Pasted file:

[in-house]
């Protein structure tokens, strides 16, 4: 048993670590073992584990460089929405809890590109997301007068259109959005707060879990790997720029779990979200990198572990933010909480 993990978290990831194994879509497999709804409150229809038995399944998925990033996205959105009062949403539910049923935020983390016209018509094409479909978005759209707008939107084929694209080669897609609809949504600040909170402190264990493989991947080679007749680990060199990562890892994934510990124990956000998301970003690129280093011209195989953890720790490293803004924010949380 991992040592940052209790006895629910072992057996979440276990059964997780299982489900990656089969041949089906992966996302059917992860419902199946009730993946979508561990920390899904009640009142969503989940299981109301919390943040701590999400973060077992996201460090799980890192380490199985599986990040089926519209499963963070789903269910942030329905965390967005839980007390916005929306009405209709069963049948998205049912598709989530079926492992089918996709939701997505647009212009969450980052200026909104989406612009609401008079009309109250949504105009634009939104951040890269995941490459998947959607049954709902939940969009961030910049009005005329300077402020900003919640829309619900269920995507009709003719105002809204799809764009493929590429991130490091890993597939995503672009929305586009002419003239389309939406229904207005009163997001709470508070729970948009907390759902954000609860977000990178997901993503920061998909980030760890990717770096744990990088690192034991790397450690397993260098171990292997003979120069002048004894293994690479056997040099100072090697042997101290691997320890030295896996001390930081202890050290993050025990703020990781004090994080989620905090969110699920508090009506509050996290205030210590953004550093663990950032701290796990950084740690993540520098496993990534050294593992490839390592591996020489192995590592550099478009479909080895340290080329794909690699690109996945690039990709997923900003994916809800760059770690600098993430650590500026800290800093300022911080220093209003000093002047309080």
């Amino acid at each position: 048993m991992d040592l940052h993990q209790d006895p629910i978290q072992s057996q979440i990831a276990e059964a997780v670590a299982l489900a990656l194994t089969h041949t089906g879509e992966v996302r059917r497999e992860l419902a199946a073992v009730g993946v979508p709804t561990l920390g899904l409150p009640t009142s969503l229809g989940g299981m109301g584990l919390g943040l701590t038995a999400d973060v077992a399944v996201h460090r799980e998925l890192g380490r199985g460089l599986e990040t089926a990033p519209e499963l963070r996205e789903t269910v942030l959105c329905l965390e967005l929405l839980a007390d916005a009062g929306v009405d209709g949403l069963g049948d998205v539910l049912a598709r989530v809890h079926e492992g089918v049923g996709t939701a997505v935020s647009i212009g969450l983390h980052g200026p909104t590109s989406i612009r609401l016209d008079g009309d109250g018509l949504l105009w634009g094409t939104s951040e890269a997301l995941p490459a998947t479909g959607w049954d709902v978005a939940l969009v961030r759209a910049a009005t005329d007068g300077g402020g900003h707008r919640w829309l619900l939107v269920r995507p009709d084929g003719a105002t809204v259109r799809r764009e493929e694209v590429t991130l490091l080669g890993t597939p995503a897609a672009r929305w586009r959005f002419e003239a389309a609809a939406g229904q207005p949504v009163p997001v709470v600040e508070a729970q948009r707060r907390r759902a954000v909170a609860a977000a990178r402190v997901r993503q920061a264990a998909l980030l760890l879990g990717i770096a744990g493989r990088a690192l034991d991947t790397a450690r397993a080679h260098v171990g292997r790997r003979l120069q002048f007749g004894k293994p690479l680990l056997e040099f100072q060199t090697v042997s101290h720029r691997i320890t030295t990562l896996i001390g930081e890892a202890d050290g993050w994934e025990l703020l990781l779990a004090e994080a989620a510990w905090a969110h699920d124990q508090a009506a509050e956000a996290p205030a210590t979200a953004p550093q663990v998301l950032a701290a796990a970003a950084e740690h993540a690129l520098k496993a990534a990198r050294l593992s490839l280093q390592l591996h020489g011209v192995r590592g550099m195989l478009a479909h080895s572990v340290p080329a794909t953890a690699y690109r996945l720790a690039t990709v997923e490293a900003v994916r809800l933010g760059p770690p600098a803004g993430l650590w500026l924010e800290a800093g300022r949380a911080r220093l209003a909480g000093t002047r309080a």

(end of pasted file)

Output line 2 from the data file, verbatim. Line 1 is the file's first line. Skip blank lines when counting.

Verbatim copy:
């Protein structure tokens, strides 16, 4: 048993670590073992584990460089929405809890590109997301007068259109959005707060879990790997720029779990979200990198572990933010909480 993990978290990831194994879509497999709804409150229809038995399944998925990033996205959105009062949403539910049923935020983390016209018509094409479909978005759209707008939107084929694209080669897609609809949504600040909170402190264990493989991947080679007749680990060199990562890892994934510990124990956000998301970003690129280093011209195989953890720790490293803004924010949380 991992040592940052209790006895629910072992057996979440276990059964997780299982489900990656089969041949089906992966996302059917992860419902199946009730993946979508561990920390899904009640009142969503989940299981109301919390943040701590999400973060077992996201460090799980890192380490199985599986990040089926519209499963963070789903269910942030329905965390967005839980007390916005929306009405209709069963049948998205049912598709989530079926492992089918996709939701997505647009212009969450980052200026909104989406612009609401008079009309109250949504105009634009939104951040890269995941490459998947959607049954709902939940969009961030910049009005005329300077402020900003919640829309619900269920995507009709003719105002809204799809764009493929590429991130490091890993597939995503672009929305586009002419003239389309939406229904207005009163997001709470508070729970948009907390759902954000609860977000990178997901993503920061998909980030760890990717770096744990990088690192034991790397450690397993260098171990292997003979120069002048004894293994690479056997040099100072090697042997101290691997320890030295896996001390930081202890050290993050025990703020990781004090994080989620905090969110699920508090009506509050996290205030210590953004550093663990950032701290796990950084740690993540520098496993990534050294593992490839390592591996020489192995590592550099478009479909080895340290080329794909690699690109996945690039990709997923900003994916809800760059770690600098993430650590500026800290800093300022911080220093209003000093002047309080």